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Banding patterns of the chromosomes of Presbytis cristatus pyrrhus and P. obscurus

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American Journal of Primatology 4:165-169 (1983)
BRIEF REPORT
Banding Patterns of the Chromosomes of Presbytis
cristatus pyrrhus and P. obscurus
M.PONSA', L.E.M. DE BOER',
AND J. EGOZCUEl
'Znstituto de Biologia Fundamental Vicent Villar Palmi and Department of Cell Biology,
Faculty of Science, Uniuersidad Autbnoma de Barcelona, Spain; and 'Biological Research
Department, Royal Rotterdam Zoological and Botanical Gardens, Rotterdam, The Netherlands
The G- and Q-bands and the location of the nucleolar organizer regions
(NOR) in the chromosomes of Presbytis obscurus and the Q- and C-bands of
l? cristatus pyrrhus are described. Their chromosomes are compared to those
of Macaca mulatta and to other Cercopithecidae and Hylobatidae. The origin
of the two different banding patterns of pair no. 1 in our specimen of €?
cristatus pyrrhus is discussed.
Key words: banding patterns, chromosomes, Presbytis cristutus pyrrhus, P. obscurus,
cercopithecidae, hylobatidae
INTRODUCTION
The published data on the chromosomes of the genus Presbytis are extremely
scarce. In 1963, Chiarelli described the karyotype of PI obscurus. In 1964, Ushijima
et a1 incorrectly described the karyotype of F! entellus; the correct karyotype of this
latter species was later published by Egozcue [1972]. In both cases, the diploid
number was 44.More recently, Krishna Murthy et a1 [1979] studied the chromosomes of one female and one male l? entellus, using G-banding techniques. In this
study we describe the G- and Q-bands and the NOR of P obscurus (POB), and the Qand C-bands of €? cristatus pyrrhus (PCR).
METHODS
Blood samples were obtained from one female POB and her son, kept at the
Wassenaar Zoo (The Netherlands), and one female PCR kept at the Rotterdam Zoo
(The Netherlands); this latter female was not captive-bred.
Blood cultures were carried out using standard techniques (growth in F-10
medium with 20% fetal calf serum and phytohemaglutinin and pokeweed mitogens).
Received July 13, 1982; accepted October 11, 1982.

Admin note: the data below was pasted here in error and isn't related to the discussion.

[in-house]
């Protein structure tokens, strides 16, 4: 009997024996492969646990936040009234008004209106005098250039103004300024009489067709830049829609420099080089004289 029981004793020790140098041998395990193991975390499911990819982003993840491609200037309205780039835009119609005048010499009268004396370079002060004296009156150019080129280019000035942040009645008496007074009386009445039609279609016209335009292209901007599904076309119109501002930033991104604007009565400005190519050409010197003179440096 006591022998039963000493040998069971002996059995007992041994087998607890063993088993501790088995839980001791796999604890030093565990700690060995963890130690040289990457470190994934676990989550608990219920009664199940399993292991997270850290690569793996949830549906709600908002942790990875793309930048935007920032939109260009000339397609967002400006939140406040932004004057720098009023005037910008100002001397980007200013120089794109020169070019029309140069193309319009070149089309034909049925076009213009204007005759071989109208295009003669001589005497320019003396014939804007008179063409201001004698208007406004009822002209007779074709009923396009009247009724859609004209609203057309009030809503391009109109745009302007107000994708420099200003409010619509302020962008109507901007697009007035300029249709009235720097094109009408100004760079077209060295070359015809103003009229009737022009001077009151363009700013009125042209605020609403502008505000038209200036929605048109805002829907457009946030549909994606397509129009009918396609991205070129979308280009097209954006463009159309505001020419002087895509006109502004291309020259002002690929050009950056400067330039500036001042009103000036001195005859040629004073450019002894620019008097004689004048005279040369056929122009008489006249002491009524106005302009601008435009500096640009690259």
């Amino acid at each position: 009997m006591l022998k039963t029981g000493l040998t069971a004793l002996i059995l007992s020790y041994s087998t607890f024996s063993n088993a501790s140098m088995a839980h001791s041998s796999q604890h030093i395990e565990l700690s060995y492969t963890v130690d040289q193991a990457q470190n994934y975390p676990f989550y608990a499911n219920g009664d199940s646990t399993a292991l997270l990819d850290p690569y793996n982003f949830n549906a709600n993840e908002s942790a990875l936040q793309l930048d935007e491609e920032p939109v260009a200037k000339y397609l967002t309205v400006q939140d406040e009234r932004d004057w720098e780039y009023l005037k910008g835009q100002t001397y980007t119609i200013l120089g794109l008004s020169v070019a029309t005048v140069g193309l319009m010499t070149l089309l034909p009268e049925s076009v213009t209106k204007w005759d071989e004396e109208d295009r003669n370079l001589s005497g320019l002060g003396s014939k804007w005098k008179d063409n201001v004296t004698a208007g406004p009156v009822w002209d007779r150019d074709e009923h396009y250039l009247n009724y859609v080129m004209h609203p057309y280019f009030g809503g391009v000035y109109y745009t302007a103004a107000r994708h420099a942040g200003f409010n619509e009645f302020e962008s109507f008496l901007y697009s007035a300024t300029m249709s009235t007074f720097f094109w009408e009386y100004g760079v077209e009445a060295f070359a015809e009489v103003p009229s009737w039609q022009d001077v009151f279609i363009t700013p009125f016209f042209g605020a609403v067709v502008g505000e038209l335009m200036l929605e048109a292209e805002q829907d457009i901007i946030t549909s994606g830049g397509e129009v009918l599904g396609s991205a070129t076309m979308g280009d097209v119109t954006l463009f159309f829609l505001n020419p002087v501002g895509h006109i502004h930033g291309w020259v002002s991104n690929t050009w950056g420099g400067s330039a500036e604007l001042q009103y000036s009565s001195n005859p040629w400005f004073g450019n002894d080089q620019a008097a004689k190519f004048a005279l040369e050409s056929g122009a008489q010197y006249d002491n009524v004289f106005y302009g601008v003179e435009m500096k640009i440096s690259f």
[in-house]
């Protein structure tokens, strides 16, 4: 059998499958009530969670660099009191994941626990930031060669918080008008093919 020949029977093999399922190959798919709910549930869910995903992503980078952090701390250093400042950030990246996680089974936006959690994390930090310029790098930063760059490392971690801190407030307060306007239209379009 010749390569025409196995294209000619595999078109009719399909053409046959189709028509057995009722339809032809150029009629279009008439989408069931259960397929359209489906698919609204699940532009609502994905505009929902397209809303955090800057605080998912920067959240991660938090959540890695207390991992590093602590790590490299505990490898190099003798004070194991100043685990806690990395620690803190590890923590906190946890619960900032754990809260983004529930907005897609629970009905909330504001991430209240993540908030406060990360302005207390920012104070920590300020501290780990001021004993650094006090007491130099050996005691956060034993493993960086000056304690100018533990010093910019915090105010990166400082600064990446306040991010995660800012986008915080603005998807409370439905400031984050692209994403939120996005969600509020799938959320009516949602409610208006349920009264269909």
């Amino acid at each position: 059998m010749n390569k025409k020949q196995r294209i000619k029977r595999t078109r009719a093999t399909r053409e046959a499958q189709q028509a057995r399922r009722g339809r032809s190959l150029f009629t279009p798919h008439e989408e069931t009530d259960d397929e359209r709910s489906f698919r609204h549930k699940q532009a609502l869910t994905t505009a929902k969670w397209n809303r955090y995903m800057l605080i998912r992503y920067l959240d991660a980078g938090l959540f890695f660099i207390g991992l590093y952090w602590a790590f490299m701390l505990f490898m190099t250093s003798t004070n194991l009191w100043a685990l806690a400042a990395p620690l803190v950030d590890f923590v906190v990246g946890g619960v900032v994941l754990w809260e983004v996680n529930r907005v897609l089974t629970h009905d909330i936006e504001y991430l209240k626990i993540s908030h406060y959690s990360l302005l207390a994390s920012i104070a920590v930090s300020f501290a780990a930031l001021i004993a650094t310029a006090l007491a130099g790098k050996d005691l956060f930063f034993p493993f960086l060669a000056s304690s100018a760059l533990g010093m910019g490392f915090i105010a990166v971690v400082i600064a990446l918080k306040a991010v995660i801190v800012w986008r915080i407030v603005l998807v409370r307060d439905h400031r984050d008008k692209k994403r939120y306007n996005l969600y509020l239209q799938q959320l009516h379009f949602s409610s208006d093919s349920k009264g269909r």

Address reprint requests to Dr. Ponsa, Instituto de Biologia Fundamental Vicent Villar Palasi, Av San
Antonio M g Claret, 171, Barcelona-25, Spain.
01983 Alan R. Liss, Inc.
Ponsa, de Boer, and Egozcue
166
G- Q-, and C- bands and NOR-staining were done using the techniques of Gallimore
and Richardson [1973], Polani and Mutton 119711, Sumner [1972], and Bloom and
Goodpasture [19761.
RESULTS AND DISCUSSION
The diploid number in the specimens of POB studied was 44.All chromosomes
were nonacrocentric with the exception of a small autosomal pair (no. 20) and the Y
chromosomes. G-bands (Fig. 1)were equivalent to Q-bands. The marker pair (no. 21)
with a G-band in the short arms was the carrier of the NOR regions in the secondary
constriction. As in many other cases, the members of the marker pair were heteromorphic.
1
2
3
8
9
10
16
17
18
5
4
11
19
7
6
12
20
13
21
14
15
X
Fig. 1. G-banded karyotype of POB. Note heteromorphic marker pair no. 21. Pair no. 1 may be the
ancestral type of the genus (see text).
Fig. 2. Q-banded karyotype of PCR. Note heteromorphism of pair no. 1. Structural rearrangements are
possibly due to pericentric inversions.
Chromosomes of Presbytis
167
In the female (from the Rotterdam Zoo) PCP, the diploid number was 44 and all
chromosomes were nonacrocentric except pair no. 20. As shown in Figure 2, the two
members of pair no. 1 were heteromorphic. C-bands were centromeric and did not
show any special characteristics except in pair no. 1 where their position was
different due to a pericentric inversion. The marker pair (no. 21) had a pericentromeric C-band (Fig. 3).
Q-banding patterns of the chromosomes of both species were homologous except
for the chromosomes of pair no. 1. One of them (the chromosome on the left in Fig.
2) was similar to chromosome no. 2 of Presbytis entellus [Krishna Murthy et al,
19791. However, the other chromosome showed a structural rearrangement. On the